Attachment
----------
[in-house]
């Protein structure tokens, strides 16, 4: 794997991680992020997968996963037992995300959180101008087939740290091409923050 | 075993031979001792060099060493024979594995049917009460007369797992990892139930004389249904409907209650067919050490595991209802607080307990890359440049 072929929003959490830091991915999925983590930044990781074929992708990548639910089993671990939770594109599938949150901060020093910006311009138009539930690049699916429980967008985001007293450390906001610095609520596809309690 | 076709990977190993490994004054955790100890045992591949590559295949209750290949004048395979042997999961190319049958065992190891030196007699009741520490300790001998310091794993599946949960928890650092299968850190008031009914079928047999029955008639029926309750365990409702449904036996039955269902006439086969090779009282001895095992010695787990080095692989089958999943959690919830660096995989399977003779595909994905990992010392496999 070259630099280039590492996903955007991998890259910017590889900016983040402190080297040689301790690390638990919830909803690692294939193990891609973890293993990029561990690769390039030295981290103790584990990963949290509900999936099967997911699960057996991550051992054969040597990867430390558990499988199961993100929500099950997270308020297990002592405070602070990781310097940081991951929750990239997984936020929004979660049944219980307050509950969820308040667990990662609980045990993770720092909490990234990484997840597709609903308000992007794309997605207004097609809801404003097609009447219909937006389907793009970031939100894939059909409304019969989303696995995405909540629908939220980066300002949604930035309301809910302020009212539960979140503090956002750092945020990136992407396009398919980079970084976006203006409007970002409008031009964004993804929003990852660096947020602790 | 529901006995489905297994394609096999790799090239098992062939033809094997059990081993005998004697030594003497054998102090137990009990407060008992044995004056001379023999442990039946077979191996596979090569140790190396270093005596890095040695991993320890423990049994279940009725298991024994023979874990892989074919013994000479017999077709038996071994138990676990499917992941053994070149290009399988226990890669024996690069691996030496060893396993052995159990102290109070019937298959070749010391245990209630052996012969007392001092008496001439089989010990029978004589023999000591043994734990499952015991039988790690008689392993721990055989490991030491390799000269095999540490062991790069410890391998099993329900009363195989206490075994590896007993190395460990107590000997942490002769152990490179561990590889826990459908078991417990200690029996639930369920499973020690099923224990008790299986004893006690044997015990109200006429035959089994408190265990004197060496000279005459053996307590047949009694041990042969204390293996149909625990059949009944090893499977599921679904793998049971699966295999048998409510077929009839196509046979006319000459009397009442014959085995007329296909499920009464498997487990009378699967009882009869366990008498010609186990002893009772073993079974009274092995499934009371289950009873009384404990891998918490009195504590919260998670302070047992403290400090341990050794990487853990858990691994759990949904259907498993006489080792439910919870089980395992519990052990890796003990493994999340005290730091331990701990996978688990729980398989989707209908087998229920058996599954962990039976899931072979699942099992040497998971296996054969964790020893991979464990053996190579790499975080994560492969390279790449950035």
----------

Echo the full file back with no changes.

[in-house]
């Protein structure tokens, strides 16, 4: 794997991680992020997968996963037992995300959180101008087939740290091409923050 | 075993031979001792060099060493024979594995049917009460007369797992990892139930004389249904409907209650067919050490595991209802607080307990890359440049 072929929003959490830091991915999925983590930044990781074929992708990548639910089993671990939770594109599938949150901060020093910006311009138009539930690049699916429980967008985001007293450390906001610095609520596809309690 | 076709990977190993490994004054955790100890045992591949590559295949209750290949004048395979042997999961190319049958065992190891030196007699009741520490300790001998310091794993599946949960928890650092299968850190008031009914079928047999029955008639029926309750365990409702449904036996039955269902006439086969090779009282001895095992010695787990080095692989089958999943959690919830660096995989399977003779595909994905990992010392496999 070259630099280039590492996903955007991998890259910017590889900016983040402190080297040689301790690390638990919830909803690692294939193990891609973890293993990029561990690769390039030295981290103790584990990963949290509900999936099967997911699960057996991550051992054969040597990867430390558990499988199961993100929500099950997270308020297990002592405070602070990781310097940081991951929750990239997984936020929004979660049944219980307050509950969820308040667990990662609980045990993770720092909490990234990484997840597709609903308000992007794309997605207004097609809801404003097609009447219909937006389907793009970031939100894939059909409304019969989303696995995405909540629908939220980066300002949604930035309301809910302020009212539960979140503090956002750092945020990136992407396009398919980079970084976006203006409007970002409008031009964004993804929003990852660096947020602790 | 529901006995489905297994394609096999790799090239098992062939033809094997059990081993005998004697030594003497054998102090137990009990407060008992044995004056001379023999442990039946077979191996596979090569140790190396270093005596890095040695991993320890423990049994279940009725298991024994023979874990892989074919013994000479017999077709038996071994138990676990499917992941053994070149290009399988226990890669024996690069691996030496060893396993052995159990102290109070019937298959070749010391245990209630052996012969007392001092008496001439089989010990029978004589023999000591043994734990499952015991039988790690008689392993721990055989490991030491390799000269095999540490062991790069410890391998099993329900009363195989206490075994590896007993190395460990107590000997942490002769152990490179561990590889826990459908078991417990200690029996639930369920499973020690099923224990008790299986004893006690044997015990109200006429035959089994408190265990004197060496000279005459053996307590047949009694041990042969204390293996149909625990059949009944090893499977599921679904793998049971699966295999048998409510077929009839196509046979006319000459009397009442014959085995007329296909499920009464498997487990009378699967009882009869366990008498010609186990002893009772073993079974009274092995499934009371289950009873009384404990891998918490009195504590919260998670302070047992403290400090341990050794990487853990858990691994759990949904259907498993006489080792439910919870089980395992519990052990890796003990493994999340005290730091331990701990996978688990729980398989989707209908087998229920058996599954962990039976899931072979699942099992040497998971296996054969964790020893991979464990053996190579790499975080994560492969390279790449950035």